Retail sales remain a “bright spot” in an otherwise bleak economic picture, according to a second quarter retail sales report authored by local economist Steb Hipple.
On a year-to-year basis, dollar sales rose 5.5 percent in Johnson City, 6.6 percent in Kingsport, and 8.6 percent in Bristol, showed the retail report from East Tennessee State University’s Bureau of Business and Economic Research. In 2011’s second quarter, dollar sales reached $248.1 million in Bristol, $457.5 million in Johnson City, and $364.6 million in Kingsport, totaling $1.686 billion for the Tri-Cities metro area, an increase of 5 percent over 2010’s second quarter.
Though much of that increase in dollar sales can be attributed to higher prices, adjusting for inflation showed sales volume was also up strongly in all three cities, Hipple said. The entire metro area saw sales volume increase 1.6 percent, and individually, sales volume rose 4.9 percent in Bristol, 3.1 percent in Kingsport, and 2 percent in Johnson City.
“The momentum of the retail recovery continued into the spring months,” Hipple said. “Whether measured in dollar sales or inflation adjusted real volume, retail activity was up in all of the markets covered in this report. The second quarter performance continued the trends established over the past year.”
In addition to the Tri-Cities sales growth, the state of Tennessee also had both dollar sales and sales volume rise above 2010’s levels, by 5.4 percent and 1.9 percent, respectively.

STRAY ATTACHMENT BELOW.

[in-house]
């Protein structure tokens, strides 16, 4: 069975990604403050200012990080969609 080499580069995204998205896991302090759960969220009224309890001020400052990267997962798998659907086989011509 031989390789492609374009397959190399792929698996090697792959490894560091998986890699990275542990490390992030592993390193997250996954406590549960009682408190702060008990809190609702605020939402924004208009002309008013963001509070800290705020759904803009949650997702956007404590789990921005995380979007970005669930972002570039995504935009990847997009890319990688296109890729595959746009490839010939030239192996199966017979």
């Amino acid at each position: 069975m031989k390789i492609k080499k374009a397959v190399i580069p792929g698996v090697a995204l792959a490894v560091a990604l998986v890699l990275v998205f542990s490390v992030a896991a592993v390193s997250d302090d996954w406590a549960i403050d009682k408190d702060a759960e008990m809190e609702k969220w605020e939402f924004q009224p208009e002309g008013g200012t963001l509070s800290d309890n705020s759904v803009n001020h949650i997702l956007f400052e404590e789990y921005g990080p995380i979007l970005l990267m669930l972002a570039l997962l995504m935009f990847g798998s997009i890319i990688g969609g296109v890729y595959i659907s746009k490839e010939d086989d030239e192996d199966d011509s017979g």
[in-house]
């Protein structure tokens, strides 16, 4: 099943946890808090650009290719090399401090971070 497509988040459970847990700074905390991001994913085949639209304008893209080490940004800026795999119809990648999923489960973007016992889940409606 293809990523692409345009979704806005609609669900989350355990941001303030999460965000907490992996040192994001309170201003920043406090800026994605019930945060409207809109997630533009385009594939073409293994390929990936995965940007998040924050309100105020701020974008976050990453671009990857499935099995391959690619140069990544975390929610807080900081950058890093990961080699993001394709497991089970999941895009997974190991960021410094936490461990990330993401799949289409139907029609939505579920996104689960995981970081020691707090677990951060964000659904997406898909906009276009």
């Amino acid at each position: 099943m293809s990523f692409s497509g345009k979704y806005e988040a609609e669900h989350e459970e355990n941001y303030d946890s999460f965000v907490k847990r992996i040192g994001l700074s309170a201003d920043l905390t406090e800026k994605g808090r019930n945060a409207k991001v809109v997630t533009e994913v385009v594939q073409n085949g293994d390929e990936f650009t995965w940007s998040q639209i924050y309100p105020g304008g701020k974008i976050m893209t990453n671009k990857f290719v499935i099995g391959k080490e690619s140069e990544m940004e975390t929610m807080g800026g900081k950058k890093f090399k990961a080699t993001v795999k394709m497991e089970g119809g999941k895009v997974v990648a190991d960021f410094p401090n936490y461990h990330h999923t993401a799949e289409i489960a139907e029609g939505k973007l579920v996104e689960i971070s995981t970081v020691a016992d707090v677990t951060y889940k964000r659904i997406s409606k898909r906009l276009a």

Even the national retail market performed well in the second quarter, recording its seventh consecutive quarter of real growth, Hipple said. Dollar sales increased 8 percent and real sales were higher by 4.5 percent in 2011’s second quarter over the same period last year, the report showed.
Still, the national economy is lagging in two of the most important recovery factors despite the continuing improvement in retail sales.
“High levels of retail sales usually mean increased factory output and increased employment. The expected positive impact on the national economy has not occurred. Indeed, recent data show that production growth has dropped below the 1 percent level and job creation has stalled,” Hipple said. “The local and regional economic picture could not be more different. In the second quarter, a large number of new jobs were created, pushing employment levels close to pre-recession levels. And if people are working, then they have money to spend, and that is being reflected in the local and regional retail sales data.”
But Hipple warned that the “diverging trends between the regional and the national economies cannot continue,” and ultimately the worst of the national economy trends will affect local business conditions.
His prediction on the direction of the national economy is that the probability of strong production growth, and therefore falling unemployment, is zero; the odds of continuting weak growth are 40 percent; low or no production growth (rising unemployment) is 50 percent’ and the odds of falling output and a second recession (significantly higher unemployment) are small at 10 percent, but these odds were previously zero.